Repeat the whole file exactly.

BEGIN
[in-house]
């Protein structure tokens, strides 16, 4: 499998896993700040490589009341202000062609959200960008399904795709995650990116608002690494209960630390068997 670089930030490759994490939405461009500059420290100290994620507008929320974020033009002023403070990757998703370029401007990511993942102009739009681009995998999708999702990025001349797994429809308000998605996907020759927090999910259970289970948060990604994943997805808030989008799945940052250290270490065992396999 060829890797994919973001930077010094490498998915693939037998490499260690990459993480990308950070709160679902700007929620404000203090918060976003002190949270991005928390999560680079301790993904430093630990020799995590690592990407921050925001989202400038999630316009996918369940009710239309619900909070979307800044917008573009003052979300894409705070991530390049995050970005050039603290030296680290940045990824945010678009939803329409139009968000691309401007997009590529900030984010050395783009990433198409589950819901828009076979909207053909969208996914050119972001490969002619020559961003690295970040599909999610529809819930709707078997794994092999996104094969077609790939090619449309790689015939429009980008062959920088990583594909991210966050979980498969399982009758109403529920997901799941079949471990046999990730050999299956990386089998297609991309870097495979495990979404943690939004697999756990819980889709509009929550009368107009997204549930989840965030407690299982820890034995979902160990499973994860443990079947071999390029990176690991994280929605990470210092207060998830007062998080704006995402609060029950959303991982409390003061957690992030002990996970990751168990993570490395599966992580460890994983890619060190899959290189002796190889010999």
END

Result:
[in-house]
């Protein structure tokens, strides 16, 4: 499998896993700040490589009341202000062609959200960008399904795709995650990116608002690494209960630390068997 670089930030490759994490939405461009500059420290100290994620507008929320974020033009002023403070990757998703370029401007990511993942102009739009681009995998999708999702990025001349797994429809308000998605996907020759927090999910259970289970948060990604994943997805808030989008799945940052250290270490065992396999 060829890797994919973001930077010094490498998915693939037998490499260690990459993480990308950070709160679902700007929620404000203090918060976003002190949270991005928390999560680079301790993904430093630990020799995590690592990407921050925001989202400038999630316009996918369940009710239309619900909070979307800044917008573009003052979300894409705070991530390049995050970005050039603290030296680290940045990824945010678009939803329409139009968000691309401007997009590529900030984010050395783009990433198409589950819901828009076979909207053909969208996914050119972001490969002619020559961003690295970040599909999610529809819930709707078997794994092999996104094969077609790939090619449309790689015939429009980008062959920088990583594909991210966050979980498969399982009758109403529920997901799941079949471990046999990730050999299956990386089998297609991309870097495979495990979404943690939004697999756990819980889709509009929550009368107009997204549930989840965030407690299982820890034995979902160990499973994860443990079947071999390029990176690991994280929605990470210092207060998830007062998080704006995402609060029950959303991982409390003061957690992030002990996970990751168990993570490395599966992580460890994983890619060190899959290189002796190889010999």